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Democrats Fear Their 2024 National Convention May See Repeat of Violence in 1968

In the summer of 1968, the Democratic National Convention in Chicago was marked by protests, some of which turned violent. The protestors there were primarily those opposed to American involvement in Vietnam, and the troubled air around that convention has roiled national Democrats ever since.

Now, this August, the Democratic National Convention will again be in Chicago, and again, they may be facing unrest in the streets outside the venue. Only this time there are some key differences.

That attitude is telling, as is the lack of understanding as to how our government works. In the first case, the politicians here do not have the “power to address our demands” even if their demands were reasonable – they are not. The pols at the Democratic National Convention, on their own, cannot change foreign policy. And in the second case – well, most people are likely not that worried about the United States “funding a genocide,” because anyone who has enough sense to pound sand knows that there is no genocide going on. Gaza’s population has been increasing steadily since they were given independence.

One of the key differences – in addition to the 1968 demonstrators being willing to show their faces – was that the Vietnam War, a conflict that was for the first time in history on TV screens in our living rooms every night, a war that was consuming young men, a war that one might argue involved no compelling U.S. interest, was a (slightly) more legitimate basis for protest than that adopted by today’s useful idiots who are protesting in favor of violent, misogynistic, racist Bronze-Age barbarians.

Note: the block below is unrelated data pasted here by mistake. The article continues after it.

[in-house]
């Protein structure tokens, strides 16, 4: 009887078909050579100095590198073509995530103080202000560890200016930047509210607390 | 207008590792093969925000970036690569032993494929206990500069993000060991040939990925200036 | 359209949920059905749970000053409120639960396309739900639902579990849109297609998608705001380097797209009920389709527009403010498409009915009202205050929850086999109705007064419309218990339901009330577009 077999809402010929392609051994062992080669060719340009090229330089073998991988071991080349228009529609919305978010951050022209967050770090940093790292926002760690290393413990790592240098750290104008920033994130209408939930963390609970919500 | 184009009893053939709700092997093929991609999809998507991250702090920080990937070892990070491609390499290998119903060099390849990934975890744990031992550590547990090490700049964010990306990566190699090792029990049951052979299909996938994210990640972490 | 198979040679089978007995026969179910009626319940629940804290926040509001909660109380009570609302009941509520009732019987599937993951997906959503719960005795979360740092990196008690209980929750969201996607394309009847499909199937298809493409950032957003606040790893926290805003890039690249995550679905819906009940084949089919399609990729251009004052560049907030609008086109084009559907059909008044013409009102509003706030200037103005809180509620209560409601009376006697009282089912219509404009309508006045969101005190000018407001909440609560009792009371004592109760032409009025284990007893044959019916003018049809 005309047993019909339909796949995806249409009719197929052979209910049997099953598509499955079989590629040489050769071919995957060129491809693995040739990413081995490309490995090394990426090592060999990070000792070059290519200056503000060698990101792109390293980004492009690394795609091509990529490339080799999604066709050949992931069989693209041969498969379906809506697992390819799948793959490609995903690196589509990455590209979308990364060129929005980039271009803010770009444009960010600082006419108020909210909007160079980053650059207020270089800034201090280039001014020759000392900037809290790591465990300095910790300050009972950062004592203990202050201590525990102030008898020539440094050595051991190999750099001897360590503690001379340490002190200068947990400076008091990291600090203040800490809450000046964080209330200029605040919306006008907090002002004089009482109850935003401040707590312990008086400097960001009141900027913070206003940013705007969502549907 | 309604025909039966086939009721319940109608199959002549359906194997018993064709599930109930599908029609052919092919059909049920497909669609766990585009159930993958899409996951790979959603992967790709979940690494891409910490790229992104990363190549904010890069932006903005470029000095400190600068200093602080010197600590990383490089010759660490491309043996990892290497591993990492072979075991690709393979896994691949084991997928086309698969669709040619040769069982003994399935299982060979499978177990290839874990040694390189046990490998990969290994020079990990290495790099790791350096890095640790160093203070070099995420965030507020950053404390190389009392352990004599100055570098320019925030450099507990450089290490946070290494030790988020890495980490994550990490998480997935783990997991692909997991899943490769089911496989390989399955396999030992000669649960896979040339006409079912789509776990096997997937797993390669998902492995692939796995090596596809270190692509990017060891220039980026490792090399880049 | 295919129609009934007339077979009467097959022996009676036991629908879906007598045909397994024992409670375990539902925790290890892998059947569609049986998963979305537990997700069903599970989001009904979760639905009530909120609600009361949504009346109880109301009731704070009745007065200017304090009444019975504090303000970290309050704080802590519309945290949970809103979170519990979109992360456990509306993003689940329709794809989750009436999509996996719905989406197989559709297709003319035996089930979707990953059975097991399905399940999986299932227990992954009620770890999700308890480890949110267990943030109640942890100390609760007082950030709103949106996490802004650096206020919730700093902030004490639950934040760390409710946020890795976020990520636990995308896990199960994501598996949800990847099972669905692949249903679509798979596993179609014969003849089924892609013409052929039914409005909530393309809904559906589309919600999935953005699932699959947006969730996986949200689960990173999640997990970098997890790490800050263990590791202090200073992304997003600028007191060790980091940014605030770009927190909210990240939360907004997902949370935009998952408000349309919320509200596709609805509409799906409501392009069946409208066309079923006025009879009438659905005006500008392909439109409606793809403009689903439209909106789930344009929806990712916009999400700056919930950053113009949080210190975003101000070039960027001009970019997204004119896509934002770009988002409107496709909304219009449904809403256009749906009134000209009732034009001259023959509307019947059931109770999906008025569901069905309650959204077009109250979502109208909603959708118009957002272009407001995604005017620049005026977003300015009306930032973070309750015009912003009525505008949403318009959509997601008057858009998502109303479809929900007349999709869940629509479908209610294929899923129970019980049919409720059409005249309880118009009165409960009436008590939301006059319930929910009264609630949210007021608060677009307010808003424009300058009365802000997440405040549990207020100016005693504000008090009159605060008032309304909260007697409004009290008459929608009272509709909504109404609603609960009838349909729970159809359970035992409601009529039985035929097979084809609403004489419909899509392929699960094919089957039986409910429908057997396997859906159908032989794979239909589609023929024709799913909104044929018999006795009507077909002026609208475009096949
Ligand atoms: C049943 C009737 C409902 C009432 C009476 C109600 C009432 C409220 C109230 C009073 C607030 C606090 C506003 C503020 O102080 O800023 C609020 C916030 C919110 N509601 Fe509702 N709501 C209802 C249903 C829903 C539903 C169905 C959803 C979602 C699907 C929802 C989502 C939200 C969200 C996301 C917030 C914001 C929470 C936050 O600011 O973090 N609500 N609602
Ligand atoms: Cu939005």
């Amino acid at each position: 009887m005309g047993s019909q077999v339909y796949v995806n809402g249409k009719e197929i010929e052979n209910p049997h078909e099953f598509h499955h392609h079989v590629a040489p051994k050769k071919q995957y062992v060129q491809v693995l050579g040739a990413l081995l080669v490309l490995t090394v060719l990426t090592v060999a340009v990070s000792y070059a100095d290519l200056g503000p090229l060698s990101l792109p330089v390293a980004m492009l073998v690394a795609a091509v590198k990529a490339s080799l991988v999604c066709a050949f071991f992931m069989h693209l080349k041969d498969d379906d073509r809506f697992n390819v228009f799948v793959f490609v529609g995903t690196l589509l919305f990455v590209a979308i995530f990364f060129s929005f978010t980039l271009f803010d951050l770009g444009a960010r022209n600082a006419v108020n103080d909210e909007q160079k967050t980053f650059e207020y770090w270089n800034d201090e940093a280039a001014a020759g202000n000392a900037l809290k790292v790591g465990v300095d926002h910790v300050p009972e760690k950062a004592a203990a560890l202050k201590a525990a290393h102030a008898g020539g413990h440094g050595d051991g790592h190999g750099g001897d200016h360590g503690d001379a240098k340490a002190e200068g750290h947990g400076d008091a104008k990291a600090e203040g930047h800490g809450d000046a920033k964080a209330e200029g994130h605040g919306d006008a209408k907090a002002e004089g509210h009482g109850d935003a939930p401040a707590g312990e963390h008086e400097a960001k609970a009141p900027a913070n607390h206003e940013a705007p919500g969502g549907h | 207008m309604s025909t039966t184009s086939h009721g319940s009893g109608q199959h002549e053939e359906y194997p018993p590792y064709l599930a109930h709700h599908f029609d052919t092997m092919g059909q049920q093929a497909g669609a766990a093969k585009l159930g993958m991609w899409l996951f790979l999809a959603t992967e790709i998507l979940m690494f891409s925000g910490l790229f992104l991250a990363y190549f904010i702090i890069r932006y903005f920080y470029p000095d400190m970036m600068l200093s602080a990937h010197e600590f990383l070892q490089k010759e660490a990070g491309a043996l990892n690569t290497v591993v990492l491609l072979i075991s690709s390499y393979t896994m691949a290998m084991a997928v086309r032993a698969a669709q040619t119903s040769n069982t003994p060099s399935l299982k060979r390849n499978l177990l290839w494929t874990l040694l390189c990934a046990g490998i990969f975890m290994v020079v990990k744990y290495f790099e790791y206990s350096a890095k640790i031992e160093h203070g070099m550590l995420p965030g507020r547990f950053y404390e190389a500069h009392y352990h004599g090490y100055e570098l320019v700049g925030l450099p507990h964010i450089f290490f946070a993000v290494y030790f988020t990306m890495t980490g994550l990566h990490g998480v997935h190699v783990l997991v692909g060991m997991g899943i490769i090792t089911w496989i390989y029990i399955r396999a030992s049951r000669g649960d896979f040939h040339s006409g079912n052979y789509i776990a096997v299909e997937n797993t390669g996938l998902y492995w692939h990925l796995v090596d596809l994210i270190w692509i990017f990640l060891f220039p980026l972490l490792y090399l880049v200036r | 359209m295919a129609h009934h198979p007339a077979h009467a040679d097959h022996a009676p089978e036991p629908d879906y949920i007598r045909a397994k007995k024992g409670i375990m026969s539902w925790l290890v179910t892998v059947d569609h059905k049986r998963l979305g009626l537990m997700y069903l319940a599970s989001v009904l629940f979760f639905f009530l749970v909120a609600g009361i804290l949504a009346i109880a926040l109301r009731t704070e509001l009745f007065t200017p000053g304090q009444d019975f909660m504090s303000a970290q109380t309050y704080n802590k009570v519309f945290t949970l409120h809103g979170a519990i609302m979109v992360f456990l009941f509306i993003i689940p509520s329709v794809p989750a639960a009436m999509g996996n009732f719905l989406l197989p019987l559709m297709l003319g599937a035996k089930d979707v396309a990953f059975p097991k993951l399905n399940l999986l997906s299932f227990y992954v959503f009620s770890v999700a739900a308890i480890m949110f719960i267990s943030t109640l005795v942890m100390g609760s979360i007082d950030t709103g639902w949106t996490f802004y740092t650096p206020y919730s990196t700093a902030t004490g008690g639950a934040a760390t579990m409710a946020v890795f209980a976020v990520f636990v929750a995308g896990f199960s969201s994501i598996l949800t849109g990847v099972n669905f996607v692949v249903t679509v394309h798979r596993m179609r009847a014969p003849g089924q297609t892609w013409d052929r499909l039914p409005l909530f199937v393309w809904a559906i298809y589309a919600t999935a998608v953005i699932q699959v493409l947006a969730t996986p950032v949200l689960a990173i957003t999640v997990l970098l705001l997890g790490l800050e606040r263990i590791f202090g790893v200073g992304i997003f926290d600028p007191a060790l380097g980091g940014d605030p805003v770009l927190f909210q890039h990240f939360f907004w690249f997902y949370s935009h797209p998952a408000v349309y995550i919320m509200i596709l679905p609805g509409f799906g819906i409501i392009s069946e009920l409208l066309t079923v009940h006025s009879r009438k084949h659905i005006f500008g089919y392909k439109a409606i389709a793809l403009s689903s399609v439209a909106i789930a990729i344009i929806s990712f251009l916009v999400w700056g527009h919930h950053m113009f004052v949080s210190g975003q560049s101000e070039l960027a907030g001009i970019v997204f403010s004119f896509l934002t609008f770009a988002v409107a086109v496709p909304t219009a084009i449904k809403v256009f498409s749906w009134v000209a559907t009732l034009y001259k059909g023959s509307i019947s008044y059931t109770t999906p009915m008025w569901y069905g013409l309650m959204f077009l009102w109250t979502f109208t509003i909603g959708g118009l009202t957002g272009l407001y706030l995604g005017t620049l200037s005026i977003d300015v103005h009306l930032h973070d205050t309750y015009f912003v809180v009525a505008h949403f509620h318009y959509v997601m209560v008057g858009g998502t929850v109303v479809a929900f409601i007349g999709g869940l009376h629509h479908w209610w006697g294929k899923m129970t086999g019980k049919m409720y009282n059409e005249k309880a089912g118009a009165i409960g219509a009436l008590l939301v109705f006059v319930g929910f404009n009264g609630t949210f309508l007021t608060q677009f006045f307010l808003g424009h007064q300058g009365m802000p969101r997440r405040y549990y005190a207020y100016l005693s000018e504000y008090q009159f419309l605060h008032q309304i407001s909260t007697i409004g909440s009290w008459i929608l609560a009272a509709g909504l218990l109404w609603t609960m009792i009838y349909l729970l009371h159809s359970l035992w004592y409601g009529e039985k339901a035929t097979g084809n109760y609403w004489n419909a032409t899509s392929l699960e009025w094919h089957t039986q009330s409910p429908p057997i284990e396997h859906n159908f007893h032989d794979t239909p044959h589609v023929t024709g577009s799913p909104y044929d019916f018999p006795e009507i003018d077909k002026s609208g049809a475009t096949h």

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The Republicans, who will be holding their convention in Milwaukee, had best be preparing for the same kind of protests – or worse. They have already asked for the Secret Service to change the location of the protester zone farther away from Fiserv Forum, where their July convention will be held.

I’m as absolutist about the First Amendment as anyone alive. If these protestors want to stand on street corners or other public spaces and shout their grievances to the sky, they are free to do so, and much good may it do them. But the First Amendment, while guaranteeing freedom of speech, does not guarantee the speaker an audience, or a venue; nor does it enable them to block lawful traffic or commerce, or to trespass on private property.

And didn’t we recently see some folderol about people interfering with official proceedings?

It’s still some time until August, but I’m going to go out on a limb and make a prediction: Things in Chicago will get out of control, very possibly in ways we have never seen before in the American political process.

In 1968, Chicago cops reacted to the protestors aggressively.

Now? Smart money says the cops will be ordered to stand down. Thus my prediction above.

We’re in for a long, hot summer, folks. But let’s remember what ended up happening in the fall of 1968: Richard Nixon won that election by a wide margin.

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